With unprecedented access, the veteran New York Times reporter and editorial writer who covered New York City and state politics offers a revealing portrait of one of the richest and famously private/public figures in the country. Business genius, inventor, innovator, publisher, philanthropist, activist, and sly wit Michael Bloomberg.
Michael Bloomberg’s life sounds like an exaggerated version of The American Story, except his adventures are real.
From modest Jewish middle class (and Eagle Scout) to Harvard MBA to Salomon Brothers hot shot (where he gets “sent upstairs” and later fired) to creator of the machine that would change Wall Street and the rest of the world and make him a billionaire (a description by the author makes the invention clear to non-engineers).
Randolph’s account of Bloomberg’s life and time reads almost like a novel, a quintessentially American story. She explains the “machine” he invented that gave and continues to give instant access to an infinite amount of information to bankers and investors on how, what, and where to invest, and how it changed the financial universe.
Randolph recounts one day not long ago when the Bloomberg machine briefly blipped and the whole world’s financial marketplace came to a halt.
Randolph recounts Mayor Bloomberg’s vigorous approach to New York city’s care—including his attempts at education reform, contract control, anti-smoking and anti-obesity campaigns, green climate control, and his political adventures with both aides and opponents.
After a surprising third term as Mayor, Bloomberg returned to his business and doubles its already tremendous worth. The chapter that describes this is one of the most revealing of his temperament and energy and vision as well as how he spends his “private” time—private but convivial.
Bloomberg’s philanthropies are education, anti-NRA, and supporting a cleaner environment. He is a moderate liberal in a time when that quality holds the future of the Democratic Party and the country to account.
Eleanor Randolph is a veteran journalist who has covered national politics and the media for The Washington Post, the Los Angeles Times, and other newspapers. Her articles have appeared in Vogue, Esquire, the New Republic, and other magazines. A member of the New York Times editorial staff from 1998 to 2018, she focused on city and state politics, media, and Russia. The author of The Many Lives of Michael Bloomberg, she lives in Manhattan with her husband.
“It is long overdue that a serious biographer appraises this very important and interesting man, as a political leader and administrator, too real for what the major parties today are willing to offer us. Eleanor Randolph, an authoritative, insightful and lively biographer introduces a man who, in a different political climate, might be headed for the White House.”—Gay Talese, author of The Kingdom and the Power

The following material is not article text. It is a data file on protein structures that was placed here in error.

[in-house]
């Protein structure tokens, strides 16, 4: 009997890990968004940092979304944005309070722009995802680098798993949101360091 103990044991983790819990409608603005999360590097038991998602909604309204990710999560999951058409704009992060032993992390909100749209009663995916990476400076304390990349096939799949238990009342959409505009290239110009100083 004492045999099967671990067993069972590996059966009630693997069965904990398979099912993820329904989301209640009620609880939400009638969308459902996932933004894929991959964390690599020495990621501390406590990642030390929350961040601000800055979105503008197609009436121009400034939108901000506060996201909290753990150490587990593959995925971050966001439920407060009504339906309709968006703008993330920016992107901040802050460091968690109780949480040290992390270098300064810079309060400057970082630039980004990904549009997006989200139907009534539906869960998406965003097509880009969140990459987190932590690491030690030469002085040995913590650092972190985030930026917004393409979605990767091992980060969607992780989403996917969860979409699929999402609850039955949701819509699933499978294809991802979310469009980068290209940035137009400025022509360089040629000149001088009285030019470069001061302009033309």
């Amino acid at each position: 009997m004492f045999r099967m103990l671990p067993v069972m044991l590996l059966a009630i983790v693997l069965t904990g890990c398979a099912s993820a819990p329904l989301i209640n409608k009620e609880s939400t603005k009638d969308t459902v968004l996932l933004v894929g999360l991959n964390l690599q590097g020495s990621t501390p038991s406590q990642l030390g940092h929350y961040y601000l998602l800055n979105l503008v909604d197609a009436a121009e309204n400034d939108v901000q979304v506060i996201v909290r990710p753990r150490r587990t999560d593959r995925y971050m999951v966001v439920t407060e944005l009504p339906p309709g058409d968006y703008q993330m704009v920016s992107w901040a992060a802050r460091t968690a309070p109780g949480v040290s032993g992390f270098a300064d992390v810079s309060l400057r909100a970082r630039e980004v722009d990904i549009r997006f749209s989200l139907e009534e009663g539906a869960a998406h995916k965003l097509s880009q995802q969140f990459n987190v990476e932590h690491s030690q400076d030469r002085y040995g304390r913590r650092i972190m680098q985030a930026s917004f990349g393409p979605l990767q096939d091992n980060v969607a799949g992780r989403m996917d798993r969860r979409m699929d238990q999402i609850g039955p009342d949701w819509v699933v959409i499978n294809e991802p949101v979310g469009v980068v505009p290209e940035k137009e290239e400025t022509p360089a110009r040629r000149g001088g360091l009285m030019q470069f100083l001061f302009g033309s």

“This masterful work not only paints a riveting portrait of a fascinating man; it is an absolutely first-rate study of leadership in business, politics and philanthropy.”—Doris Kearns Goodwin, Pulitzer Prize-winner and author of Leadership
“Billionaire, New York city mayor, publisher—Michael Bloomberg has managed to be a towering figure in business, politics and journalism. How he navigated these often conflicting roles—with amazing success, even if the presidency eluded him—is a riveting tale, brought to vivid life by veteran journalist and Bloomberg observer Eleanor Randolph.—James B. Stewart, Pulitzer Prize-winner and author of Tangled Webs
“Only three Mayors merit being enshrined in a mayoral Hall of Fame -- Fiorello La Guardia, Ed Koch, and Michael Bloomberg. But none had a broader impact outside the city. Eleanor Randolph's vivid biography of Bloomberg traces the impact of his Bloomberg terminals on the stock market, his much copied innovative management, the spread of his smoke-free restaurants, his early environmental and parks innovations, his fierce championing of education reform, his once lonely assault on the NRA, the deployment of his fortune to help elect a Democratic Congress in 2018, and his generous and targeted worldwide philanthropy. Bloomberg is no saint, as Randolph makes clear. His vanity can be Trumpian. But nothing about Michael Bloomberg is fake. The former Mayor and his associates opened the vault to Eleanor Randolph, and readers of this anecdote-rich book are in for a treat.”—Ken Auletta, bestselling author and writer, The New Yorker
“A vivid, timely study of Bloomberg’s brand of plutocracy.”—Publishers Weekly
“The Many Lives of Michael Bloomberg is a smart and engaging book about one of the most important men in our time. Anyone interested in how to become a billionaire, how to run a major metropolis, and how to make the world a better place will want to read it.”—Chris McNickle, urban historian, treasurer, American Historical Society and author of Bloomberg: A Billionaire’s Ambition